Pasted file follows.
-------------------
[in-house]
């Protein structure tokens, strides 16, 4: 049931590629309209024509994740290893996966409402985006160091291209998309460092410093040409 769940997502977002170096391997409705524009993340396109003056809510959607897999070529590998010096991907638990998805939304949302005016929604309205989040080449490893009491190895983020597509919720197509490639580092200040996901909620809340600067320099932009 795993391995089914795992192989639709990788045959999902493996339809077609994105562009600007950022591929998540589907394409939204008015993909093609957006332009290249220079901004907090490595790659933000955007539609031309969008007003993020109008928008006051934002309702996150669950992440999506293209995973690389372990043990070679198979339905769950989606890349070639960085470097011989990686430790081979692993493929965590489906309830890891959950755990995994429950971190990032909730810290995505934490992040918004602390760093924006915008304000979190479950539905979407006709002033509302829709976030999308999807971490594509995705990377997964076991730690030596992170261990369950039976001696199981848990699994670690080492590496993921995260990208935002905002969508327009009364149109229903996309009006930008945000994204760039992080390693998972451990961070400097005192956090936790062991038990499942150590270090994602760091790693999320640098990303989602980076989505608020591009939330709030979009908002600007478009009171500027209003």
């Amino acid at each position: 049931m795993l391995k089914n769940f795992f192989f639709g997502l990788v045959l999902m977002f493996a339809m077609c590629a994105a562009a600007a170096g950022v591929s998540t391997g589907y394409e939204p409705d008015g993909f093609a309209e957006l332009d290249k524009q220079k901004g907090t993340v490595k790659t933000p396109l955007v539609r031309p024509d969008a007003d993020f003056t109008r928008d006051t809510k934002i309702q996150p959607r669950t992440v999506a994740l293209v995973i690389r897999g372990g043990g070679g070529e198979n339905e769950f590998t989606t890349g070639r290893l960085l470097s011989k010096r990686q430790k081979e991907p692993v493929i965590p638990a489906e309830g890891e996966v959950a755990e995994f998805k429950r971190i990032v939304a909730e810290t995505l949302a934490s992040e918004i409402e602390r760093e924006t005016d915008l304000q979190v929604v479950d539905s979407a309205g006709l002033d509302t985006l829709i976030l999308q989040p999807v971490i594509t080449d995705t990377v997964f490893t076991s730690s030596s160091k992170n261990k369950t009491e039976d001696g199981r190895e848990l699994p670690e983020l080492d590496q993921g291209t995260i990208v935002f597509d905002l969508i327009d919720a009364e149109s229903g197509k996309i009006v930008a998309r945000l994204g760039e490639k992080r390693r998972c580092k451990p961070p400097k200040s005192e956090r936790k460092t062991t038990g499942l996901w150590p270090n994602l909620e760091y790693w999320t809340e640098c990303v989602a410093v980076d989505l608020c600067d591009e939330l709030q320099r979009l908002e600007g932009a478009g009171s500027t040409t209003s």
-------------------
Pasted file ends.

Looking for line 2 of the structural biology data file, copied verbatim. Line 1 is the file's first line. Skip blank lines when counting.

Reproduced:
């Protein structure tokens, strides 16, 4: 049931590629309209024509994740290893996966409402985006160091291209998309460092410093040409 769940997502977002170096391997409705524009993340396109003056809510959607897999070529590998010096991907638990998805939304949302005016929604309205989040080449490893009491190895983020597509919720197509490639580092200040996901909620809340600067320099932009 795993391995089914795992192989639709990788045959999902493996339809077609994105562009600007950022591929998540589907394409939204008015993909093609957006332009290249220079901004907090490595790659933000955007539609031309969008007003993020109008928008006051934002309702996150669950992440999506293209995973690389372990043990070679198979339905769950989606890349070639960085470097011989990686430790081979692993493929965590489906309830890891959950755990995994429950971190990032909730810290995505934490992040918004602390760093924006915008304000979190479950539905979407006709002033509302829709976030999308999807971490594509995705990377997964076991730690030596992170261990369950039976001696199981848990699994670690080492590496993921995260990208935002905002969508327009009364149109229903996309009006930008945000994204760039992080390693998972451990961070400097005192956090936790062991038990499942150590270090994602760091790693999320640098990303989602980076989505608020591009939330709030979009908002600007478009009171500027209003």